Love Thy Neighbour?

The Economic Community of West African States (ECOWAS) has called upon Nigeria to review its protectionist stance. After weeks of partial border closures with Benin, Niger and Cameroon, the regional body has emphasised the fact that the closures undermine the Protocol on Free Movement of Persons within the economic bloc, at a time when the continent is actively working towards a borderless system, through the African Continental Free Trade Agreement (AfCFTA). The Nigerian government says its motivations for the closures are related to security and the economy: to stem the flow of illegal immigrants and weapons and to boost local rice production by closing the door to cheap imports. But there is reason to believe that the policy is also political, with the government seeking to shore up political capital among rice producers.[1] Arguably the desire to find sustainable solutions to illegal migration, smuggling and small arms proliferation, as well as boosting local agricultural production is valid. Yet, the partial and sudden closures are problematic for a number of reasons, three of which we’ve outlined below:

Wide-reaching supply chain disruptions: Nigerian traders who move across the Seme border in the south-west of Nigeria do not only seek to sell into Benin, but this border is the gateway to the second and third largest regional markets too - Ghana and Cote d’Ivoire, respectively.[2] The reverse is also true. 70% of Benin’s exports are destined for the ECOWAS region, with Nigeria at the top of that list, while landlocked Niger relies heavily on Nigeria for its cattle trade. Merchants to and from Cameroon have also been affected by partial closures in the border town of Ikang, close to the disputed Bakassi Peninsula.  The dramatic partial closures have been in place for over a month in some cases and according to the Retired Col. Hameed Ali, the Comptroller General, Nigeria Customs Service (NCS): “… there is no specific time for opening the borders. However, if they agree with us tomorrow on the existing laws, then we sign and update the existing protocol of transit, that’s all.”[3] The closures have had a concomitant effect on food prices particularly in border towns, increasing by between 10% and 30% because of the scarcity of supply.[4]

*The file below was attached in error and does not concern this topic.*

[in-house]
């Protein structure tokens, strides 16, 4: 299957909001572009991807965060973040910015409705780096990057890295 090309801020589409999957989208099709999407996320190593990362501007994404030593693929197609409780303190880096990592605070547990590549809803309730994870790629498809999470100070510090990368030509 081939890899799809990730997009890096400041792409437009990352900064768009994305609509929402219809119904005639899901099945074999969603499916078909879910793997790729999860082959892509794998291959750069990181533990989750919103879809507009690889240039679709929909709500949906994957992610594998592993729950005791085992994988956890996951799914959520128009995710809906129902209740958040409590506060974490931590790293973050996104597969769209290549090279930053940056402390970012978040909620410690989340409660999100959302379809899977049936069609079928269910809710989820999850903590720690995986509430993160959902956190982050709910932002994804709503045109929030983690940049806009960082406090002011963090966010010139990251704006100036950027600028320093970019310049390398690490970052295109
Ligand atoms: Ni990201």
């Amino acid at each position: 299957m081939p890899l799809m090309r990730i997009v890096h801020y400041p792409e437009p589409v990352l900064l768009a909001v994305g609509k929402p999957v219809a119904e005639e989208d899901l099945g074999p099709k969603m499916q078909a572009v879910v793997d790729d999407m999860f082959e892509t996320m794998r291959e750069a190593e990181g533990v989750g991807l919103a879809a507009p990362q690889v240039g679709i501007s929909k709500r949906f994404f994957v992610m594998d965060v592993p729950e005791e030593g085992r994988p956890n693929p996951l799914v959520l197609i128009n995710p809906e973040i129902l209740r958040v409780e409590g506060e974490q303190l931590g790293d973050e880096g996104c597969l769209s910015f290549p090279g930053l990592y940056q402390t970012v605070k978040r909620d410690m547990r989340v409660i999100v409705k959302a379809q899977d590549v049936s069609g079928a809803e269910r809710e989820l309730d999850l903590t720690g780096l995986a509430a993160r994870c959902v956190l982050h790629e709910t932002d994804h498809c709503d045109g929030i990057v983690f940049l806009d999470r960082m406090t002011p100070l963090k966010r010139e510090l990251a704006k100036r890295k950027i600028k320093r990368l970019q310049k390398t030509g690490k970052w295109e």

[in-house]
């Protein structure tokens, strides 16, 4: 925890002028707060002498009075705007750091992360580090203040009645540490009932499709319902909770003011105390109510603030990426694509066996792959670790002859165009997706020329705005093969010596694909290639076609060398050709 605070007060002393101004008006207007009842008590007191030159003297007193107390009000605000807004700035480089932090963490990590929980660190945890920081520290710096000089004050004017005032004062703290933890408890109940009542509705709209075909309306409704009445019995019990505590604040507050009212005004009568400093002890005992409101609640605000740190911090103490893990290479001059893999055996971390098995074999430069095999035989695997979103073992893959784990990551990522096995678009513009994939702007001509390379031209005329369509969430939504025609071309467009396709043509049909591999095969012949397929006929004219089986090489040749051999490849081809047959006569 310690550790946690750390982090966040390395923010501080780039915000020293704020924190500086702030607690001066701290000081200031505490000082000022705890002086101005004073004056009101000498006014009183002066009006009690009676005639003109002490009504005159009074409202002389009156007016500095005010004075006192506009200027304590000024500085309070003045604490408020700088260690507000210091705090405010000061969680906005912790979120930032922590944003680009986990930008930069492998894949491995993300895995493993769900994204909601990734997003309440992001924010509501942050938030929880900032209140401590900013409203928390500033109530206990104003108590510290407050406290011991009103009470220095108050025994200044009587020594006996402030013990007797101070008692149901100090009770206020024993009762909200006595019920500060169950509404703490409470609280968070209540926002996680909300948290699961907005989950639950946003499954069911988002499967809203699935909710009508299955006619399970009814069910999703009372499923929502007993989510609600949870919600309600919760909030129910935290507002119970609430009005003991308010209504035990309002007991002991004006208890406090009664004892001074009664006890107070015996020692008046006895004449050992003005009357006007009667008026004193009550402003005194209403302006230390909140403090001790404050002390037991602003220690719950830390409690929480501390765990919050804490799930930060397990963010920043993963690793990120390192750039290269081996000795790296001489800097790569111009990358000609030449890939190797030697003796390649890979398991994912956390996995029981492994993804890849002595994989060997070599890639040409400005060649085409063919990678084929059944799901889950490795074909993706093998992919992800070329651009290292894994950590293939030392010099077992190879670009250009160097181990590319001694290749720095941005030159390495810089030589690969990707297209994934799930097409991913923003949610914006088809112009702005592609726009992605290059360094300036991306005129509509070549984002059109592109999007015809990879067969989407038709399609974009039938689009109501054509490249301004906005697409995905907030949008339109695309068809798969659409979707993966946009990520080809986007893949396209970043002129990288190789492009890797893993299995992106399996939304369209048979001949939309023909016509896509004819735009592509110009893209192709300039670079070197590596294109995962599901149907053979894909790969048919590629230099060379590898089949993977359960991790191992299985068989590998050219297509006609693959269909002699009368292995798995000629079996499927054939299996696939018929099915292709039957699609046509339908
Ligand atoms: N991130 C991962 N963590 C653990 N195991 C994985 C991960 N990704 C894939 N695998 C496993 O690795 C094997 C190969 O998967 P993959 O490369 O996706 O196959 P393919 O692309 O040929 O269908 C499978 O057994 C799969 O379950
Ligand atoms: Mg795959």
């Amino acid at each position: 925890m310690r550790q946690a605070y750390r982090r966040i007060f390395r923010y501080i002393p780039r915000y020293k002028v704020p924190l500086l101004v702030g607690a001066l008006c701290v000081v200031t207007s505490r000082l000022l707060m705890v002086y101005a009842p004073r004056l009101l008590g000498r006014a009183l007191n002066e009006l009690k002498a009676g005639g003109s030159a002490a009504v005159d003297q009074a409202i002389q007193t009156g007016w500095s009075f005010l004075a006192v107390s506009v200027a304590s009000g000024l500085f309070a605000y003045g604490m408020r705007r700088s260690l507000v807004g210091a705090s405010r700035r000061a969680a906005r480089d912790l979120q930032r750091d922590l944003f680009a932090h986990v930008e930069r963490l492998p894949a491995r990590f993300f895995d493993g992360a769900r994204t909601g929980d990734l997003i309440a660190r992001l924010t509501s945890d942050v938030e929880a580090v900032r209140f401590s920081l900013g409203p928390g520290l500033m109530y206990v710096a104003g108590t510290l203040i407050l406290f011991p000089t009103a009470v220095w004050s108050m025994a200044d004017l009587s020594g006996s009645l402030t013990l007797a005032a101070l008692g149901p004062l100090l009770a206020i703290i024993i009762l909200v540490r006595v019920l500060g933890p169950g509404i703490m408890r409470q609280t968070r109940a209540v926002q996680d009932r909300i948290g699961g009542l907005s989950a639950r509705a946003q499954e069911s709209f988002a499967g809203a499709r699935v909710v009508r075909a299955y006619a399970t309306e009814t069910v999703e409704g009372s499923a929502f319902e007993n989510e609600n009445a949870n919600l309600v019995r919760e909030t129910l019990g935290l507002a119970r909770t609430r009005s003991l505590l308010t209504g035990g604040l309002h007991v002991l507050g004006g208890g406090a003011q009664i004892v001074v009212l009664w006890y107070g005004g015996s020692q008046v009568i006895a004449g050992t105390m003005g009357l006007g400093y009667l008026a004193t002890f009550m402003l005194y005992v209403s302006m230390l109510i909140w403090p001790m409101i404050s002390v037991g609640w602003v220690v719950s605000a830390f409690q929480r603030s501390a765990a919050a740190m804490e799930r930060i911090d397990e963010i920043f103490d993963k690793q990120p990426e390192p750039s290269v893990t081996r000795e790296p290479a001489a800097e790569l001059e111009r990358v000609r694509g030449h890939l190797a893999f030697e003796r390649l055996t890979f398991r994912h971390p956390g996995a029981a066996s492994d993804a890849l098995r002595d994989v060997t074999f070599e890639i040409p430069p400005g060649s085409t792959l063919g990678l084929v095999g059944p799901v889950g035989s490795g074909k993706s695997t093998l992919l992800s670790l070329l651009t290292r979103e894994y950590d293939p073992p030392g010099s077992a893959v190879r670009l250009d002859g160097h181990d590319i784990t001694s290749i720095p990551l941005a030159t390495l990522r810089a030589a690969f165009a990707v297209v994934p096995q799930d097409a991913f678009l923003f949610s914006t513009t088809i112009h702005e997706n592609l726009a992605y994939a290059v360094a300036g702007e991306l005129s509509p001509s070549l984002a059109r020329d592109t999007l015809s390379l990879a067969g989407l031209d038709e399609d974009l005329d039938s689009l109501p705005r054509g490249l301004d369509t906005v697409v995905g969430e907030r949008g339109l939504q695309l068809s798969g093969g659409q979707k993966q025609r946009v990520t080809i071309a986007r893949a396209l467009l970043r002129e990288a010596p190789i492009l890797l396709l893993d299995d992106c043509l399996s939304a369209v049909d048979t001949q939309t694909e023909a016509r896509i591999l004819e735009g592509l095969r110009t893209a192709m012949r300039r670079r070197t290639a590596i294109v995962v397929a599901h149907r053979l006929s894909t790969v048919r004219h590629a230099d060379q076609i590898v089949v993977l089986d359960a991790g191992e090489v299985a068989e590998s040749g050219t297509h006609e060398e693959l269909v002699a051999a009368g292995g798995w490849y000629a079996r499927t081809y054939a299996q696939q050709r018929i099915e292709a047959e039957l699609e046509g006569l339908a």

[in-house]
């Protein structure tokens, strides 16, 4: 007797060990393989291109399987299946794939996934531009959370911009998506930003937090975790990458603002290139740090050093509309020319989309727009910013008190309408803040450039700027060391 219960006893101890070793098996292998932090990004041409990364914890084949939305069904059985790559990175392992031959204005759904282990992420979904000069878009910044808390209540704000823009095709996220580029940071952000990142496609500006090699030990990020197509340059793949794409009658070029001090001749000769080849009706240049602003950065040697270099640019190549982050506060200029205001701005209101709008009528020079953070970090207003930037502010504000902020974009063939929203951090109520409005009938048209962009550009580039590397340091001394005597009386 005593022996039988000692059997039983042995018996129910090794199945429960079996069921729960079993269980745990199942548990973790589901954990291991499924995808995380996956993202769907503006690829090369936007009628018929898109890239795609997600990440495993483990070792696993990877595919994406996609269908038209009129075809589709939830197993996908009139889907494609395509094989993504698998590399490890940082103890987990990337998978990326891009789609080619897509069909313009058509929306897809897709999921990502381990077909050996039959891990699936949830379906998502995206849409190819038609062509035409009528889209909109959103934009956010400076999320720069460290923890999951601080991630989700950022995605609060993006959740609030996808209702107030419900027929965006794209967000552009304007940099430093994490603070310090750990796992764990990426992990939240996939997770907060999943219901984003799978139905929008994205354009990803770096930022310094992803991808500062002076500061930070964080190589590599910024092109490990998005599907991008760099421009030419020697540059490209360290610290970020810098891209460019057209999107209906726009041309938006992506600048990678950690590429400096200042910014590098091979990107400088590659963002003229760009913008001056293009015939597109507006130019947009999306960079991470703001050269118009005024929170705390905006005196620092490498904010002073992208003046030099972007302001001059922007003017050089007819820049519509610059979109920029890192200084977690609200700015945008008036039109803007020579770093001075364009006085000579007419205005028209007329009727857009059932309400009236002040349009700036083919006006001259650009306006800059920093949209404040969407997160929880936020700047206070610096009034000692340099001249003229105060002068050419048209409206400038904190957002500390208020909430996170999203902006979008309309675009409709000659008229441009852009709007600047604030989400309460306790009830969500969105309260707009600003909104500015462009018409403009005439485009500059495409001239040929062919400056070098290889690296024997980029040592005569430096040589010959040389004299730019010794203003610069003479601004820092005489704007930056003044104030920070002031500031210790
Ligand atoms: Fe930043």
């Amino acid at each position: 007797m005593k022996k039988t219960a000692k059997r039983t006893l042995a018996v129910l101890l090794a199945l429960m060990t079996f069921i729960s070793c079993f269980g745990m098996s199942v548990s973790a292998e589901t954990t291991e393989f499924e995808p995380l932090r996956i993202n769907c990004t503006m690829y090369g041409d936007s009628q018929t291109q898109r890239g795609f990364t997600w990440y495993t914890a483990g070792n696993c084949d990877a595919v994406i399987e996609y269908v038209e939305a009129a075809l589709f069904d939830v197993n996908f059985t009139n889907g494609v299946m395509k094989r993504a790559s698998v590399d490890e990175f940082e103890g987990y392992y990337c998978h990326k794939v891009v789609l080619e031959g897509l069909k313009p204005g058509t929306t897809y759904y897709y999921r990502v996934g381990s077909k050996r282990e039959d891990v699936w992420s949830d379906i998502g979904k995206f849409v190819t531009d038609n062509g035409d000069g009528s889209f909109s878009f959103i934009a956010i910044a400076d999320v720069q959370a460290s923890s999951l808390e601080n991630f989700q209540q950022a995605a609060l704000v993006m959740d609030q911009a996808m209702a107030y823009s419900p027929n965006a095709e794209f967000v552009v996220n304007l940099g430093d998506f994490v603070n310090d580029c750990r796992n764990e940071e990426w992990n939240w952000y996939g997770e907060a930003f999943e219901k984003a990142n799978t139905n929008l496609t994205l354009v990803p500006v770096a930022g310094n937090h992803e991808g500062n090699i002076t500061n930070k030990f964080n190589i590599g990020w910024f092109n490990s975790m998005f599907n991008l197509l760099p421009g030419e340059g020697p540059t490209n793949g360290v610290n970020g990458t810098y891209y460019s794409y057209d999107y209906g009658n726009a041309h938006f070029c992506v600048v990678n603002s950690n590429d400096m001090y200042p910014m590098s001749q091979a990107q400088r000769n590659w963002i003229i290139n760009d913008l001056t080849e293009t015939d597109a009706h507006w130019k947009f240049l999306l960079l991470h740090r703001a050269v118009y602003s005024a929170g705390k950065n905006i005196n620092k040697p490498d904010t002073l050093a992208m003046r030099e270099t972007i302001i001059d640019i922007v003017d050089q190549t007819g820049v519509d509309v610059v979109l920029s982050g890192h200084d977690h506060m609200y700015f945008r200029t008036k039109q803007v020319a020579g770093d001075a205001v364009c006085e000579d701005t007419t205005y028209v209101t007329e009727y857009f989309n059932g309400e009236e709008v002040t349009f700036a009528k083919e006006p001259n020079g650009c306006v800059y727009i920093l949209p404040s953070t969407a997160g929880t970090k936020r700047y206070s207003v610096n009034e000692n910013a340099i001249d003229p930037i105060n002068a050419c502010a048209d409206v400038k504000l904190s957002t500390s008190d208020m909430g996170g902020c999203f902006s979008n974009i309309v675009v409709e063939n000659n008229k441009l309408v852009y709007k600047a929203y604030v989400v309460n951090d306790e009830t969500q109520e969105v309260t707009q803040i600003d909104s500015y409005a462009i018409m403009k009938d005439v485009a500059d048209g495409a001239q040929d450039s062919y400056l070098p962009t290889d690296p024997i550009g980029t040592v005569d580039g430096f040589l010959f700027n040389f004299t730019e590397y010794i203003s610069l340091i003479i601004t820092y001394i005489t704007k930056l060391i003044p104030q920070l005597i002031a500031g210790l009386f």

Boosting rice production needs a multi-pronged approach: The government’s stated aim of boosting local rice production is understandable, given that Nigeria is the continent’s largest rice consumer and importer. Nigeria also leads the way in rice production according to the Food and Agricultural Organisation (FAO) but its supply is still dwarfed by demand. However, strengthening the rice value chain would require a joined-up approach with an emphasis on areas such as access to finance, irrigation and improved agricultural practices to empower the small scale farmers who currently sell some 80% of total production. The change won’t be overnight either because rice gestation takes 4-6 months, so if government does not relent, it could be a while before local consumers are relieved. This is despite some of the recent efforts to boost the rice industry.[5]

Wrong messaging for AfCFTA: Under pressure from local manufacturing and producer organisations, Nigeria was one of the last countries to sign up to the AfCFTA, amid concerns around the impact on locally-produced goods. Nigeria’s initial position, echoed by the presidency and a panel set up by President Muhammadu Buhari to assess the AfCFTA’s merits, was that the deal could lead to dumping, smuggling and a practice of disguising non-African imports as if made in Africa in order to evade tariffs.[6] However, President Buhari accepted the panel’s positive recommendation and signed the agreement in July 2019, reasoning that the prospects for Nigerian manufacturers to expand their scale across the continent outweigh the perceived negative consequences.[7] But Buhari’s stance vis-a-vis the border closures is reminiscent of the reticent position by the unions, with the Nigerian Labour Congress arguing at the time that competition arising from the deal would put Nigerian jobs at risk and hurt domestic production in infant industries.[8]

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[2]In 2018, Nigeria’s GDP was USD 397bn; Ghana’s was USD66bn and Cote d’Ivoire’s was USD43bn according to the World Bank







Nana Ampofo